North Korea has said it is ready to take part in multilateral talks on its controversial nuclear programme.
The news may ease the tension between North Korea and the US
The announcement, issued by the North's KCNA news agency, paves the way for six-nation talks to try to resolve a crisis which has led to mounting security fears across Asia.
The North's apparent readiness to take part in discussions including the US' Asian allies, South Korea and Japan, marks the first real breakthrough in the crisis since April.
The North appeared to have dropped an insistence that it would only discuss the nuclear issue with the US.
The North Korean statement said such bilateral talks would now take place "within the framework of multilateral talks".
US President George W Bush welcomed North Korea's decision, saying he was "optimistic" about the talks and hoped they would persuade Pyongyang to "totally dismantle" its weapons programme.
"In the past it was the lone voice of the United States speaking clearly about this. Now we'll have other parties who have got a vested interest in peace on the Korean peninsula," Mr Bush said.
A senior US State Department official, John Bolton, said the North Korean move was "very encouraging".
But Mr Bolton, who on Thursday called the North's leader Kim Jong-il a "tyrannical dictator", warned that talks alone could not resolve the issues.
"I don't think the timing of those talks will affect our ongoing, continuing concern for the two nuclear weapons programmes the North Koreans are conducting," he said, during a visit to Japan.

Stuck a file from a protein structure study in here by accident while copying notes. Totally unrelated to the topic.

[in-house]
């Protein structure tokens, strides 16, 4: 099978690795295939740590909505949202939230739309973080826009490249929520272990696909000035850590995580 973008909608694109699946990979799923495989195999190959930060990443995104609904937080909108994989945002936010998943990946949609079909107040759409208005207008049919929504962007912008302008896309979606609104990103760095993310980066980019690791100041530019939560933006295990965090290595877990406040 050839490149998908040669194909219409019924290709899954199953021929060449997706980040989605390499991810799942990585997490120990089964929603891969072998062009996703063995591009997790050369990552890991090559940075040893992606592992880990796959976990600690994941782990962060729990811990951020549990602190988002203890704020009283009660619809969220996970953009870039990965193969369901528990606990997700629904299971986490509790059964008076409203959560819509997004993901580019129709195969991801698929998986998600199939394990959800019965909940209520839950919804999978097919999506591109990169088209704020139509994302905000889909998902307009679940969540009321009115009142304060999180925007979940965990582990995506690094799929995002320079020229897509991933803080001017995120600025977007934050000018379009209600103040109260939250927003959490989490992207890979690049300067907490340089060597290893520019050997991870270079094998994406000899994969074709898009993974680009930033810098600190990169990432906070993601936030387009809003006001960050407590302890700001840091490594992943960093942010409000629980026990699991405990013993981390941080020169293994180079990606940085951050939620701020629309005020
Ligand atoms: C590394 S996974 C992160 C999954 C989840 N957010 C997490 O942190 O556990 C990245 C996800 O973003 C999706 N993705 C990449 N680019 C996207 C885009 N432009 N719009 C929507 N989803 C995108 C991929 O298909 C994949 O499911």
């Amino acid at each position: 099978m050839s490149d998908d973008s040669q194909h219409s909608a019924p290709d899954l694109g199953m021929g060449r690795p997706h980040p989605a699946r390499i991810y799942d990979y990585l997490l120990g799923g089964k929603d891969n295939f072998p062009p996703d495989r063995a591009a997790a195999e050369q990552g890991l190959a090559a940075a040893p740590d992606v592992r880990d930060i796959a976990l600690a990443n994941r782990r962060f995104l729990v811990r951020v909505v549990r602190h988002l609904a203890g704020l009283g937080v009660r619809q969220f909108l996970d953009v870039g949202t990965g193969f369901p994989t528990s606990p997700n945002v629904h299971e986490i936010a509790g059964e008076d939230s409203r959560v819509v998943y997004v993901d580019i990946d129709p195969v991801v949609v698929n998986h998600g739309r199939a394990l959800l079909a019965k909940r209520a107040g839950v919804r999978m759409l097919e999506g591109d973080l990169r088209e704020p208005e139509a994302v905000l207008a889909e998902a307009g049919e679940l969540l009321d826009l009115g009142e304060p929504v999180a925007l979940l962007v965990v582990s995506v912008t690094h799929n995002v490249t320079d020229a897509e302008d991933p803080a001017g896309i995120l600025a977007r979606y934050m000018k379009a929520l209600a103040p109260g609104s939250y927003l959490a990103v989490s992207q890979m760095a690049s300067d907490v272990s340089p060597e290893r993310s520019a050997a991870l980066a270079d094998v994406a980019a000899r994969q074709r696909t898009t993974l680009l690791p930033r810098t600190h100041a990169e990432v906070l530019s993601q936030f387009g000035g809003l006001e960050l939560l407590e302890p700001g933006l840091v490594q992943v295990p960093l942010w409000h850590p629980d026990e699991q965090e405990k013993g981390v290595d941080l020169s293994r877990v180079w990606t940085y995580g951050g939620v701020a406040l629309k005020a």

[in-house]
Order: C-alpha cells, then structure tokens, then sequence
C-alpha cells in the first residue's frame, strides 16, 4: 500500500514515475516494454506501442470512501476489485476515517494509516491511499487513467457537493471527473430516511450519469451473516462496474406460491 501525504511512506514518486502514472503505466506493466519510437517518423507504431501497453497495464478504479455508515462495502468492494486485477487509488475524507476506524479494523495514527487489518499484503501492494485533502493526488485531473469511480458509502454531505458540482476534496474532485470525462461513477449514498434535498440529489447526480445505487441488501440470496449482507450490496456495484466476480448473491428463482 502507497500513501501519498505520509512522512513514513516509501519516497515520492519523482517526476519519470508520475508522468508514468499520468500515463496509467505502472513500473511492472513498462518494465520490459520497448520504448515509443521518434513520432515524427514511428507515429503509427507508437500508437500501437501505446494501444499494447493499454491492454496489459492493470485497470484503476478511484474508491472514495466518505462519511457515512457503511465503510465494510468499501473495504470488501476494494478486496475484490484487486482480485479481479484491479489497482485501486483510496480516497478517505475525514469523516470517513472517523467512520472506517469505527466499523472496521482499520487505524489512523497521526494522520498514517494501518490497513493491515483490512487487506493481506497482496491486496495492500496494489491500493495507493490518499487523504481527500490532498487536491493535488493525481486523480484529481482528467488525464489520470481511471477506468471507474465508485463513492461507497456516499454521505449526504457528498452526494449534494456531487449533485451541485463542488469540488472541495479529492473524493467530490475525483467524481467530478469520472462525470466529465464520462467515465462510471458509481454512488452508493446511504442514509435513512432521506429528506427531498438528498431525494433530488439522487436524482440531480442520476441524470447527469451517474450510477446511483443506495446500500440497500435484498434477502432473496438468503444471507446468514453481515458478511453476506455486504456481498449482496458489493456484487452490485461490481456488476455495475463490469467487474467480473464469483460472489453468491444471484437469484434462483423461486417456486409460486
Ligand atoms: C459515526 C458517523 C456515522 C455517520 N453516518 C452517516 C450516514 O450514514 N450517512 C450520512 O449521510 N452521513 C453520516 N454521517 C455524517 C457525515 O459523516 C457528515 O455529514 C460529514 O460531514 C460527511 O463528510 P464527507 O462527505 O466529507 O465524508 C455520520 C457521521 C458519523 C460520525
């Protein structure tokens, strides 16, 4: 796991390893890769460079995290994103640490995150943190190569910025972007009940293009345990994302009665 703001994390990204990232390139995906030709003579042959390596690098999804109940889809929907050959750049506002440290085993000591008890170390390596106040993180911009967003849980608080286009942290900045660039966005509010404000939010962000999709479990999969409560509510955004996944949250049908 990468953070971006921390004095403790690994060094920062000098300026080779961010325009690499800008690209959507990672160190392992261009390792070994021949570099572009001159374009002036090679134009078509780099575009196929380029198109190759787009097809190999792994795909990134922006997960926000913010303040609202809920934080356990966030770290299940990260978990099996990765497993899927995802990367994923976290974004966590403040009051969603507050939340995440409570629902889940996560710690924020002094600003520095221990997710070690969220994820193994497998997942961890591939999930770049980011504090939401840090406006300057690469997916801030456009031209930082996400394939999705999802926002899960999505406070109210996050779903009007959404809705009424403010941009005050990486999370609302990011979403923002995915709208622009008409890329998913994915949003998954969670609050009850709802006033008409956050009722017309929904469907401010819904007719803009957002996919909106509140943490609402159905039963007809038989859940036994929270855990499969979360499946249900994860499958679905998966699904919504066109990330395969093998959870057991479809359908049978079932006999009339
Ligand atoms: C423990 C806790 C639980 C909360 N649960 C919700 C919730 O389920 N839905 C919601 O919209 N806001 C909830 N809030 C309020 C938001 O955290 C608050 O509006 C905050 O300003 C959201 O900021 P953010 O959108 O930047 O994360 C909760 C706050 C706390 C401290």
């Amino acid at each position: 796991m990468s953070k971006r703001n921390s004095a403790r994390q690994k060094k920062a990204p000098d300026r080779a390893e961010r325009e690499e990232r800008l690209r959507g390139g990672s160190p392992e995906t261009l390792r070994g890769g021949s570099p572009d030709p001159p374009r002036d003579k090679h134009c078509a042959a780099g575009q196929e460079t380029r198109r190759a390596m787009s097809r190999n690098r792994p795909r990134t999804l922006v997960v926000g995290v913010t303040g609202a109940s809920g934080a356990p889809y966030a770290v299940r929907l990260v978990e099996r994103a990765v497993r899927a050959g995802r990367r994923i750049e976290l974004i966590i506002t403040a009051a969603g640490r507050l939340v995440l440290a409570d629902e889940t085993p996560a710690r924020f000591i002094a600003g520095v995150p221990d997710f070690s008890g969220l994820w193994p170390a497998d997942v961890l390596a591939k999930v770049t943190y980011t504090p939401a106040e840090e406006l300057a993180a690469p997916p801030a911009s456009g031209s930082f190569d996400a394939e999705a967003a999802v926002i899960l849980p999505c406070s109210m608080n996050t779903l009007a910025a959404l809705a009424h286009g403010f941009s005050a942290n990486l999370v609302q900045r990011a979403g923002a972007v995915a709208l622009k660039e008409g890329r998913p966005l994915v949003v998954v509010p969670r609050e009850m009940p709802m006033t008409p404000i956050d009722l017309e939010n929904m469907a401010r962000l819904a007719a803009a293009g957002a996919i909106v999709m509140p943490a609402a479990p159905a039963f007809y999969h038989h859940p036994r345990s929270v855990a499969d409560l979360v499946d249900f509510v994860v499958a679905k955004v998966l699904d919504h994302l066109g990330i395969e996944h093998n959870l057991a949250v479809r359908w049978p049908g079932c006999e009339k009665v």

No date has been set for the talks, which are likely to be held in Beijing and include China and Russia, as well as the US, South and North Korea, and Japan.
The Russian foreign ministry, which first announced the North's willingness for talks on Thursday, said it expected talks to begin in the near future.
The crisis over North Korea's nuclear ambitions started in October 2002, when the US accused the North of developing a secret weapons programme.
Since then the North has withdrawn from the Treaty on the non-proliferation of nuclear weapons, and claimed to have reprocessed spent nuclear fuel to make weapons-grade plutonium.
Some analysts suspect the North wants to trade its nuclear capabilities for a non-aggression pact with the US, as well as economic and diplomatic rewards.
But the US has said it will not accept North Korean "nuclear blackmail", and any agreement would be conditional on the North putting a full and verifiable end to its nuclear programmes
The BBC's Seoul correspondent, Charles Scanlon, says any agreements on inspections and verification will be a significant obstacle for North Korea, one of the world's most secretive and militaristic nations.